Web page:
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Learning the way of the Chumash at Rosemont Preserve

Professor teaches hikers the purported healing properties of plants at the Rosemont Preserve.

July 27, 2013|By Kelly Corrigan, kelly.corrigan@latimes.com
  • Dr James Adams of USC, amongst a field of buckwheat, led a group of about 50 people on a hike at the Rosemont Preserve in La Crescenta. Adams, an expert on herbal remedies, antioxidants and human drug metabolism, talked about the abundant natural resources on the preserve and how they were used by early residents of the canyon.
Dr James Adams of USC, amongst a field of buckwheat, led… (Raul Roa/Staff…)

More than 50 people hiked the Rosemont Preserve Saturday morning to learn about the plants used by the Chumash Indians who once inhabited the area.

Leading them was James Adams, a La Crescenta resident who is an associate professor of pharmacology and pharmaceutical sciences at USC and co-author of "Healing with Medicinal Plants of the West."

Adams' family traces back to 17th-century Virginia where they lived among the Native Americans, absorbing knowledge from traditional healers.

"The Indians kept my family alive," he said.

Saturday's event was hosted by Friends of the Rosemont Preserve – local residents who are stewards to the more than seven acres saved last year from future development on the hillside above Rosemont Avenue.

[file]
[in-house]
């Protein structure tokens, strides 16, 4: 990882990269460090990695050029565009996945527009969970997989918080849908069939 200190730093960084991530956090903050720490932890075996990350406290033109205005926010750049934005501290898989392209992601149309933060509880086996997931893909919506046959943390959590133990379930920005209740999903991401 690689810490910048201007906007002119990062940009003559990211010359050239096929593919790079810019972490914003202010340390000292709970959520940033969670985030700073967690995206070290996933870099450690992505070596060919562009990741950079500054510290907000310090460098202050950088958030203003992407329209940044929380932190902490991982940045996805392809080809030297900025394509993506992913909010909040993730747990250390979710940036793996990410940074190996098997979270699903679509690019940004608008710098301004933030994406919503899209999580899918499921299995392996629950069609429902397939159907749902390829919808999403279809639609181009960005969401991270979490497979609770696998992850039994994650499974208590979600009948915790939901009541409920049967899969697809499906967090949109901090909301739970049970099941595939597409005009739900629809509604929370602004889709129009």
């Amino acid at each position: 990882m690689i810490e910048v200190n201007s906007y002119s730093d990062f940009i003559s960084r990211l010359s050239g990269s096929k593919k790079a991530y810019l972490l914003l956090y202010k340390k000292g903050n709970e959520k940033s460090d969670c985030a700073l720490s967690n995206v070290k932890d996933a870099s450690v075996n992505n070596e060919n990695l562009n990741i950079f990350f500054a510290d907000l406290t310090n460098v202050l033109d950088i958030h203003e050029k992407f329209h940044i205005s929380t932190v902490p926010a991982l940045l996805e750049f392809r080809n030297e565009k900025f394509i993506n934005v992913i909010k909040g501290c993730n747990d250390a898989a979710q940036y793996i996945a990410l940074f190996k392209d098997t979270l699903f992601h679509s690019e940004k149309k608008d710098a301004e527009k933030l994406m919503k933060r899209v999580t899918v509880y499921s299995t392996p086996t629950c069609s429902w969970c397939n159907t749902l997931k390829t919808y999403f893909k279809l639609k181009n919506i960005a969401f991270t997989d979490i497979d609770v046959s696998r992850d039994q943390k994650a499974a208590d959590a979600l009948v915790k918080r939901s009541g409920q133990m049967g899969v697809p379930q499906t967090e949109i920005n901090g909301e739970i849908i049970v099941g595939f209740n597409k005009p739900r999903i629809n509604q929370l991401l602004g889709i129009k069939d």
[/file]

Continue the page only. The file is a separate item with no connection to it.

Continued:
In June of 2012, the Arroyos & Foothills Conservancy obtained the land with nearly $100,000 the public raised and $350,000 more that Supervisor Mike Antonovich pledged in order to use the land for education and recreational purposes.

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For the Chumash, a plant named yerba santa served as antibiotics. Walnuts could be used to dye baskets dark brown, and were an important food source during winter.  

A mugwort plant could benefit women suffering from premenstrual syndrome or help menopausal hot flashes subside, Adams said, by placing a single leaf in a mug of hot water for a mild tea. Fifteen to 20 stalks of mugwort under someone's pillow could aid them in dreaming. Others may chew on the bitter stem to battle drug and alcohol cravings.

 Adams encouraged the group to use a prickly pear cactus plant in a dish, perhaps cooked with onion or garlic.

"These are so good for controlling blood glucose," he said. "So much better than that cheeseburger you were thinking of."

White sage was so prized among the Chumash that they reportedly kept its attributes hidden from anthropologists, Adams said.

Drinking water with a single dry or fresh leaf of white sage could purify the central nervous system, the Chumash believed. A single leaf could be used to make tea to diminish anxiety or agony in people mourning the loss of a loved one or grappling with difficult news such as illness.

La Crescenta resident Stephanie Stonefish Ryan – who grew up in New York and belongs to the Delaware Tribe of Indians, said her family turns to plants for medicine.  "I come from a family where there are healers," she said, who traditionally sing a song before taking from a plant.

For the Chumash, it was tradition to offer a prayer.

"I particularly liked how he was so respectful of the Chumash," Ryan said of Adams, who began the talk with an opening prayer. "That is very much the way."

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Follow Kelly Corrigan on Twitter: @kellymcorrigan.

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